We’ve occasionally reviewed non-LEGO products on The Brothers Brick, by BrickArms, BrickForge or Citizen Brick for instance; companies that provide accessories for LEGO builds. A new kid on the block is Circuit Cubes. Instead of (accessories for) minifigures they make LEGO-compatible building sets and components, such as electric motors, aimed at teaching STEM subjects to children. They got in touch with me after reading my article on building a remote-controlled vehicle with LEGO Power Functions. They sent me several of their products in return for providing them with feedback. The sets themselves don’t interest me all that much. However, I would like to know how the Circuit Cubes components can be used to enhance my LEGO models. And this may interest those of you who want to motorize your own models too. So, this is not a traditional set review. Instead, I’m going to tell you about Circuit Cubes and how I used them in my own custom LEGO model: an XV-15 tiltrotor aircraft.
A tiltrotor is an unusual flying machine, but the basic idea is simple: with its rotors facing up it can take off and land like a helicopter; with them rotated facing forward they serve as propellers, with the aircraft’s wings providing lift. So, unlike a normal fixed-wing aircraft, a tiltrotor can land in tight spots or on small ships, but in forward flight, it is faster and more efficient than a helicopter. In practice getting this concept to work was difficult, but the Bell XV-15 TiltRotor Research Aircraft first flew in the late seventies and demonstrated that a practical and controllable tiltrotor was viable.
The challenge when building my RC vehicle was hiding the LEGO motors, battery box, Power Functions IR receiver, and what seemed like 2 meters of wiring. I could only fit them inside by building a van with quite a lot of space inside. Because of this experience, two of the Circuit Cubes immediately caught my attention: the Bluetooth Cube and the Cubit. The former is a rechargeable battery pack and Bluetooth controller in one. It has three outputs, remotely controlled via an app (available for Apple and Android). It is rechargeable using a USB cable. The Cubit is an electric motor. What makes these parts interesting is their small size. The Bluetooth Cube has a 4 x 4 stud top and is only two bricks tall. The Cubit has a 2 x 4 stud top and is also two bricks tall. This is much smaller than anything similar made by LEGO, with the exception of old 9V Micromotors. Continue reading →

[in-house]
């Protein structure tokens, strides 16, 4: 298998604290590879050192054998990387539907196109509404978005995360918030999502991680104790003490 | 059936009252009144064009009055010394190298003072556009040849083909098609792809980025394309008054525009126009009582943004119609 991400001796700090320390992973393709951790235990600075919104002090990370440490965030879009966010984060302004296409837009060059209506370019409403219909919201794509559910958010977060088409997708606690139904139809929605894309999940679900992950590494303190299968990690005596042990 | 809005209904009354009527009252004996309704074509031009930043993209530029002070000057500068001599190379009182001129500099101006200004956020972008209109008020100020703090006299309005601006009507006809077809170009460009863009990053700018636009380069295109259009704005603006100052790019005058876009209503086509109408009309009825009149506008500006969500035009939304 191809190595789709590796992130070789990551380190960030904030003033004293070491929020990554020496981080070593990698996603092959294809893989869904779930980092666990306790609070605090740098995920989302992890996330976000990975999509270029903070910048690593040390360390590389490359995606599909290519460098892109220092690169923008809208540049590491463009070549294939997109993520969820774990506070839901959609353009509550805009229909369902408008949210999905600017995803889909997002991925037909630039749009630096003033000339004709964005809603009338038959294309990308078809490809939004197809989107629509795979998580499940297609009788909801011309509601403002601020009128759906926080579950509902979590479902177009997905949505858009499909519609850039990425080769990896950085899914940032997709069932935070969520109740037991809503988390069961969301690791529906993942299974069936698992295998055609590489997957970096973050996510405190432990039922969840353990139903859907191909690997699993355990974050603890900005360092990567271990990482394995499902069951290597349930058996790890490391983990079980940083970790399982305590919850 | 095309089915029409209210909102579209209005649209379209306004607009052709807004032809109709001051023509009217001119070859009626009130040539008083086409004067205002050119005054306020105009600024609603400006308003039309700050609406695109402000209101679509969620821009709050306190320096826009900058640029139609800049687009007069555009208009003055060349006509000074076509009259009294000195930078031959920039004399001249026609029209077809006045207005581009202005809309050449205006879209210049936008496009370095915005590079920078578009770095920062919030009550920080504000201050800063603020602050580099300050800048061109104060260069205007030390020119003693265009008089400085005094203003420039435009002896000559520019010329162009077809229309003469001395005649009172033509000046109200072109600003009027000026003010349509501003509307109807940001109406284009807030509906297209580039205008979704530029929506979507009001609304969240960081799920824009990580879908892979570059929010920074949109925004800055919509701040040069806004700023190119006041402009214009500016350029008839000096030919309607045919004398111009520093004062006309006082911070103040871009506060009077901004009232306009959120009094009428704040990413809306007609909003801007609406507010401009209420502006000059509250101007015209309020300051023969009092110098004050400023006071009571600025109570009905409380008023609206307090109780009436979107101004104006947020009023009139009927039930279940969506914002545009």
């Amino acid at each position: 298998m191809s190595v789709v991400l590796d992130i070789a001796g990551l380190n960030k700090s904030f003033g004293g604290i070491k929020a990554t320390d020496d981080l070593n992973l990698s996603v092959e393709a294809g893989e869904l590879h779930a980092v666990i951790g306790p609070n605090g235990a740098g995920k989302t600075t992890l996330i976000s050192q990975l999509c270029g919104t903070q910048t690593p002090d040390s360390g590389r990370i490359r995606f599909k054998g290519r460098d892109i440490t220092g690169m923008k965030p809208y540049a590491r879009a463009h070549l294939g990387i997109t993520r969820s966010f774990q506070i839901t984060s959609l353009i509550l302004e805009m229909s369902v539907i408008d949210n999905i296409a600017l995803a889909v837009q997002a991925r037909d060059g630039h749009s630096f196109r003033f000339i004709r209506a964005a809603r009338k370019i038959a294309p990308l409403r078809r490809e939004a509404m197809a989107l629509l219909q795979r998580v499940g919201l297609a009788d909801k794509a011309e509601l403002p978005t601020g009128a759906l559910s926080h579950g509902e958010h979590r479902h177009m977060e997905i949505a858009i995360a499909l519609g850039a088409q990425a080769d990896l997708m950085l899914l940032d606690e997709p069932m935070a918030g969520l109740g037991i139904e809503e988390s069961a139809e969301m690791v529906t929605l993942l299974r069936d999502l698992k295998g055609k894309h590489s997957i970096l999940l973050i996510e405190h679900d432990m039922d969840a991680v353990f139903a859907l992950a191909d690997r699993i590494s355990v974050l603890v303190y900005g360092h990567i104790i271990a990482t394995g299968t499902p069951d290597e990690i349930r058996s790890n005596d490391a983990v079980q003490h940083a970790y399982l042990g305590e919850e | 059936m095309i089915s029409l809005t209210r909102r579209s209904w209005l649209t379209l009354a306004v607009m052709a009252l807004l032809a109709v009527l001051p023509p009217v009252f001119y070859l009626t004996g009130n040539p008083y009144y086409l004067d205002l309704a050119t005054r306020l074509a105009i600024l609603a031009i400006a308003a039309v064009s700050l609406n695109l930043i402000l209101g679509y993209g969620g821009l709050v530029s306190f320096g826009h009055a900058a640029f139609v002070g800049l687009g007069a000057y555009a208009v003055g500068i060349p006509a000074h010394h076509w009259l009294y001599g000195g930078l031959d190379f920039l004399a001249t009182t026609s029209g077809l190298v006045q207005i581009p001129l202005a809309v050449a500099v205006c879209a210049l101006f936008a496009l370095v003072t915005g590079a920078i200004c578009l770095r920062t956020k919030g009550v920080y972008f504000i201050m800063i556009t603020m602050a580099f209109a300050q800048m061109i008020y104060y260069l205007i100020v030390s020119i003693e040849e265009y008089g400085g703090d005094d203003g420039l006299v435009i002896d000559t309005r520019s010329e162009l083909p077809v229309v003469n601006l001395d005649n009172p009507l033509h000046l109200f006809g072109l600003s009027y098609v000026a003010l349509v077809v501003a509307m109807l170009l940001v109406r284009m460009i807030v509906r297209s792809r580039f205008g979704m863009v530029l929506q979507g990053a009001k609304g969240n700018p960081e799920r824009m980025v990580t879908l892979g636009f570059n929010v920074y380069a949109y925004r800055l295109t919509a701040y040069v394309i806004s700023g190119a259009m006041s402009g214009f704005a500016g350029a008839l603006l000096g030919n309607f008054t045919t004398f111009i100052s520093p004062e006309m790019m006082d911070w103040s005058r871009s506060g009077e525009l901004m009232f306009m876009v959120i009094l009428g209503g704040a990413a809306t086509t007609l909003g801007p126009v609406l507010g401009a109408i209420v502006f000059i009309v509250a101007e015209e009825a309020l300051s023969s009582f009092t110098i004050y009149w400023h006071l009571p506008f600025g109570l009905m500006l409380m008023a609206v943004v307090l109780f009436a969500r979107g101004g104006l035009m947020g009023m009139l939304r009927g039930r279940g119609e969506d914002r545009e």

We get a look at 3 new City police sets that are slated to be available in August as revealed by retailer Brickshop.nl. All three sets have pieces that range from 160-189 pieces. All three sets feature chase scenes, including a helicopter, a police car, and a boat. Each set comes with two minifigures, each featuring a single police officer and three cleverly named criminals. The prices are only listed in Eurodollars at the moment, and we’ll update them as soon as we get more information.
Last week we had a first look at the June-December German consumer catalogue images of the upcoming Summer 2020 LEGO Technic sets. Today we get to have a look at the actual box art as revealed by the retailer Meinspielzeug. While we still do not have the regional pricing, part counts are now available for all three sets. These will be available August 1st 2020. We will update the US, UK and Canadian retail prices as we get more information.